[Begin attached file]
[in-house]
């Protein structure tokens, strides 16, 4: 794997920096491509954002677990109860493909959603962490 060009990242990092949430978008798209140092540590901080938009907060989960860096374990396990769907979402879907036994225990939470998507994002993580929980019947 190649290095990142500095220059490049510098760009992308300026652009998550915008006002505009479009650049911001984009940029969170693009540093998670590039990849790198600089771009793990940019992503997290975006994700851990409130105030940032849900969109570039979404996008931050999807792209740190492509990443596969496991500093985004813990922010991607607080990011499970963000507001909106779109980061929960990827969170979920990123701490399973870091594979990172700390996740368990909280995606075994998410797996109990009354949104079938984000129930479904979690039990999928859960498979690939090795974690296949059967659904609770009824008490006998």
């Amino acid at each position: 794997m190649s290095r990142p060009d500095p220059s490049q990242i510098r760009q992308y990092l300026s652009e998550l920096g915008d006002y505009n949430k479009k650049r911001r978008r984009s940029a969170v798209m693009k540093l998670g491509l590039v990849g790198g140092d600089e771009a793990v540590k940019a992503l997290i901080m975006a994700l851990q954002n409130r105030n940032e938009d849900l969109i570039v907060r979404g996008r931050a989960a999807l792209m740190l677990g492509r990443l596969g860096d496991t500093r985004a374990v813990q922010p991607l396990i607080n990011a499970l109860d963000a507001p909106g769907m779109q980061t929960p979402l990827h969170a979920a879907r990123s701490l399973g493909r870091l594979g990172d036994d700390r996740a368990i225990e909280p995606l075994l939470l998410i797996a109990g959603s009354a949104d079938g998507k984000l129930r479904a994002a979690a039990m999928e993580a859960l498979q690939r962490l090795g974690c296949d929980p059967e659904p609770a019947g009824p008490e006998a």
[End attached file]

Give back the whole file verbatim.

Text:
[in-house]
């Protein structure tokens, strides 16, 4: 794997920096491509954002677990109860493909959603962490 060009990242990092949430978008798209140092540590901080938009907060989960860096374990396990769907979402879907036994225990939470998507994002993580929980019947 190649290095990142500095220059490049510098760009992308300026652009998550915008006002505009479009650049911001984009940029969170693009540093998670590039990849790198600089771009793990940019992503997290975006994700851990409130105030940032849900969109570039979404996008931050999807792209740190492509990443596969496991500093985004813990922010991607607080990011499970963000507001909106779109980061929960990827969170979920990123701490399973870091594979990172700390996740368990909280995606075994998410797996109990009354949104079938984000129930479904979690039990999928859960498979690939090795974690296949059967659904609770009824008490006998």
């Amino acid at each position: 794997m190649s290095r990142p060009d500095p220059s490049q990242i510098r760009q992308y990092l300026s652009e998550l920096g915008d006002y505009n949430k479009k650049r911001r978008r984009s940029a969170v798209m693009k540093l998670g491509l590039v990849g790198g140092d600089e771009a793990v540590k940019a992503l997290i901080m975006a994700l851990q954002n409130r105030n940032e938009d849900l969109i570039v907060r979404g996008r931050a989960a999807l792209m740190l677990g492509r990443l596969g860096d496991t500093r985004a374990v813990q922010p991607l396990i607080n990011a499970l109860d963000a507001p909106g769907m779109q980061t929960p979402l990827h969170a979920a879907r990123s701490l399973g493909r870091l594979g990172d036994d700390r996740a368990i225990e909280p995606l075994l939470l998410i797996a109990g959603s009354a949104d079938g998507k984000l129930r479904a994002a979690a039990m999928e993580a859960l498979q690939r962490l090795g974690c296949d929980p059967e659904p609770a019947g009824p008490e006998a």